Page 47, unexpectedly, turns out to be the first Will Tippin-centric episode of Alias.
As the show moves into the second half of the first season, JJ Abrams and his team of writers (including this episodes’ co-writer Jeff Pinkner) are working hard to try and draw together and assemble the disparate threads coursing across Season 1 in the wake of the game-changing The Box two-parter, which amped up the threat to Sydney Bristow’s life and career while dealing with the series’ biggest revelation to date. The Coup served as an epilogue concerned with the knock-on effects and consequences of those episodes while equally working to tie off loose ends dangling across the first thirteen episodes. Page 47, in some sense, does the same.
Looking back at Season 1, it really does quite acutely feel like pre-The Box and post-The Box in how the writing staff approach their storytelling. Not that serviceable episodes such as Page 47 are vastly different but they feel more unified in terms of where the primary storylines are headed. Before The Box, Alias worked consistently to figure out what kinds of stories it wanted to tell, having Syd face a litany of rent-a-baddies on a consistent basis. The missions felt more throwaway, the Rambaldi mythology more separate, and characters such as Anna Espinosa less defined. After The Box, something changes. Everything feels more in line with a plan and a direction.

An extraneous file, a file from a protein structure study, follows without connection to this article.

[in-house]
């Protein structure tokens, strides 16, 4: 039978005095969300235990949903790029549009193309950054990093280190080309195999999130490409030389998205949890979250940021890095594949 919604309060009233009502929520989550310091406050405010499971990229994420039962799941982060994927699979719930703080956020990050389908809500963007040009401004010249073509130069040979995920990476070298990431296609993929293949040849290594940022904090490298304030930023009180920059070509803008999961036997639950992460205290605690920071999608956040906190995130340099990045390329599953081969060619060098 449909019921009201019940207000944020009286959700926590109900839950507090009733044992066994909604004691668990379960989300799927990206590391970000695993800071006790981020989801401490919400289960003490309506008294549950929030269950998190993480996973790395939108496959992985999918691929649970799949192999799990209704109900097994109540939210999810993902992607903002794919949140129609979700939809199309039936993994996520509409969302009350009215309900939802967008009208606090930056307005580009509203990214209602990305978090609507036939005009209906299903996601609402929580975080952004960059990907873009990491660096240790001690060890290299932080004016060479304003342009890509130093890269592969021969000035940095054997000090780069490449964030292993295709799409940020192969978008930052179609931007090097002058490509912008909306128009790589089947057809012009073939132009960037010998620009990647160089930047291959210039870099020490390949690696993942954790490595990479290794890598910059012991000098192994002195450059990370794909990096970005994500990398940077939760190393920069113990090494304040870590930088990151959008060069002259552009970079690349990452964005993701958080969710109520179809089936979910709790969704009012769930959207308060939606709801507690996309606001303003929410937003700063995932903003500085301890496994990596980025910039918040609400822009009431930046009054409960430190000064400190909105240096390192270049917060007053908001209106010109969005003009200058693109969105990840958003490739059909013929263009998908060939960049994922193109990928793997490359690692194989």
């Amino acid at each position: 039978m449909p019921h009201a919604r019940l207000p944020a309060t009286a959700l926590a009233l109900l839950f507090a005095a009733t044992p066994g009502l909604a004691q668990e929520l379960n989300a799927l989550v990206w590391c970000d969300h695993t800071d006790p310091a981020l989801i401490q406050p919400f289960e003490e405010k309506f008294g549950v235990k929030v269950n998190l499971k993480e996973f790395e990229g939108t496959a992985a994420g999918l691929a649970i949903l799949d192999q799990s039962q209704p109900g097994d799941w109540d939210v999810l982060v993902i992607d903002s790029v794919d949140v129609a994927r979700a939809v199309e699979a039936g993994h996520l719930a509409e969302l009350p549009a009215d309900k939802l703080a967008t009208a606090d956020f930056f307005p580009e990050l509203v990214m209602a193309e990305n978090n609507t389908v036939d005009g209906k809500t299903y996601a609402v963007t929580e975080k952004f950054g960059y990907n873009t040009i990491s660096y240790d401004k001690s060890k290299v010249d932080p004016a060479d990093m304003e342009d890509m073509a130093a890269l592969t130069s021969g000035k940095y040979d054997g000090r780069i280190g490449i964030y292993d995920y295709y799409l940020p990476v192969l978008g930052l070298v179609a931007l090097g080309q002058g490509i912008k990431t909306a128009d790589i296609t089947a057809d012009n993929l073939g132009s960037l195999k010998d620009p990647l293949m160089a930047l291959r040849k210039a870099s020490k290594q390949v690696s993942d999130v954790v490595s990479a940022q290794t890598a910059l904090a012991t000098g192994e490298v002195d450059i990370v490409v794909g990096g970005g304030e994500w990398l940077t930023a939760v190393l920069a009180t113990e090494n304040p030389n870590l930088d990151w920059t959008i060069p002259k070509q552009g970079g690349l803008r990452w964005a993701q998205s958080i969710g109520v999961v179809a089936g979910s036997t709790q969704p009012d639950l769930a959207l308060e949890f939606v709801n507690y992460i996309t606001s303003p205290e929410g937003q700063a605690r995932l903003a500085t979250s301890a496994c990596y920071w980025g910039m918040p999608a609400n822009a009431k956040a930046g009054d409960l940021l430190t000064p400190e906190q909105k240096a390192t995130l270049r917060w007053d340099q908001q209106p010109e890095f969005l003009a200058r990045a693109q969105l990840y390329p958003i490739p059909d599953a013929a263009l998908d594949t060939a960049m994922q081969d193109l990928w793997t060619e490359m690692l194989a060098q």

This is apparent in an episode like Page 47, which is far from one of those Alias episodes you are likely to remember with the same kind of fondness as The Box, or Time Will Tell, or the pilot episode Truth Be Told. What it does have, however, is that sense of growing unity and consistency in terms of where Abrams and Pinkner are taking the narrative and the arc of Syd and, particularly in this case, Will. Page 47 pulls together Will’s entire character arc to date and pushes it very clearly in the direction of the final few episodes of the season, and toward Will’s function in Season 2.
Will has been one of the strangest elements of Alias since the beginning. It often feels like he operates in an entirely different show. Francie as a character suffers from this problem but she functions primarily as a mirror for Sydney’s personal anxieties and life choices as opposed to a character in her own right – The Coup proves that trying to give Francie that level of direct characterisation doesn’t work; she is not a strong enough character, nor does her function work in the global idea of what Alias is. That’s not the case with Will. Will’s arc directly connects to Sydney’s, except neither of them realise it. His story is one the audience have been one step ahead of both Will and Sydney on from the first few episodes of the season.